Hope is a Rope
I have never been in good standing with hope. I could never articulate why.
I recently learned that in Hebrew the words hope and rope have the same root word, which makes perfect sense to my avoidance of the word.
In Zen we say ‘you bind yourself without even a rope’.
What we mean is that we are not free to respond or act freely in the world, because we cling to ideas and beliefs about how we think the world should be instead of relate to it as it is.
How many people do you know who hope to ‘someday’ go travel the world? When they have enough money, enough time, the kids are gone, etc…. This hope of someday, of a better time, keeps them from getting very far from home today.
Frankly, hope is a device we use to avoid looking at a the reality of a situation.
For example: In sales there are those who submit a great proposal with a good price and hope they are selected. Then there is the person who is playing golf with the decision maker and s/he is not hoping, s/he is doing.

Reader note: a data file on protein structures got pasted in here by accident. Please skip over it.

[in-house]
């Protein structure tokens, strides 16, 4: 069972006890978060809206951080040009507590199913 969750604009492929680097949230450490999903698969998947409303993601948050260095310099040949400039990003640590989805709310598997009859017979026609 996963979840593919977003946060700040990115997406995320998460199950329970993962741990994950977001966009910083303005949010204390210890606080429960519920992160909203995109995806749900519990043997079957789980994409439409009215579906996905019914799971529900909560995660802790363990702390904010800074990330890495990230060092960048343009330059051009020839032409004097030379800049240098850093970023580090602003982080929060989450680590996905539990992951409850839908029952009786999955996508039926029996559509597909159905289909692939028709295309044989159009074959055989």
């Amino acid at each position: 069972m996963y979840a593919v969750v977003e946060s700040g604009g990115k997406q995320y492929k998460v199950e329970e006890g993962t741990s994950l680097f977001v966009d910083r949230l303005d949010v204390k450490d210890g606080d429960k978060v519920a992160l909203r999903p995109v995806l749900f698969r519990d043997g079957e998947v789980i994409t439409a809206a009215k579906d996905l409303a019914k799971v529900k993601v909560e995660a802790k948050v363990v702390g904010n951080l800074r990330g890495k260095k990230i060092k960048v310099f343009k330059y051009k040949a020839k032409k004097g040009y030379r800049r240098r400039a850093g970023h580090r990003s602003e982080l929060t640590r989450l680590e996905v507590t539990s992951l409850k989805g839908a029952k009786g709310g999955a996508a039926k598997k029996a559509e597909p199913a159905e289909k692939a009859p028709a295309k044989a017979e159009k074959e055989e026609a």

The people hoping believe that this is unfair, maybe even immoral. They have beliefs that kept them from stalking the buyer until ‘accidentally bumping into them’ to get the golf date. They have beliefs about going over peoples heads, asking for favors, asking for personal information, so on and so on….
Rope is made up of many smaller strands woven or twisted together. As we start to look at those things that bind us and unravel our rope of hope we find the same thing.
Each strand itself doesn't have a great hold on us, but together they are strong.
In the travel example above, there are uncountable trivial reasons for not going. Who will watch the dog? I’ll miss the dog. I can’t be away from fill in the blank. I need to save my vacation. What will so and so think? On and on … Each one is trivial on its own merit, but daunting when all held together. A fear, generally of losing something, is always at the root of these thoughts, but that is another conversation.
There is another side of hope which is the thread that keeps us attached when we are struggling.
Visually we illustrate this as a frayed rope with a last strand. Verbally it is expressed as ‘we are at the end of our rope’. Regardless of imagery or expression, having something to cling to is a critical aspect of the human part of being. The idea of letting go is too much.
The whole of Zen practice is to learn to let go. Ultimately to that last thread.
In my view, hope is an immature version of faith. Not ‘faith in’ something or another, but just faith. With a more mature faith comes the capacity to take whatever is happening or next as workable. Maybe not pleasurable, but workable.
May your life go well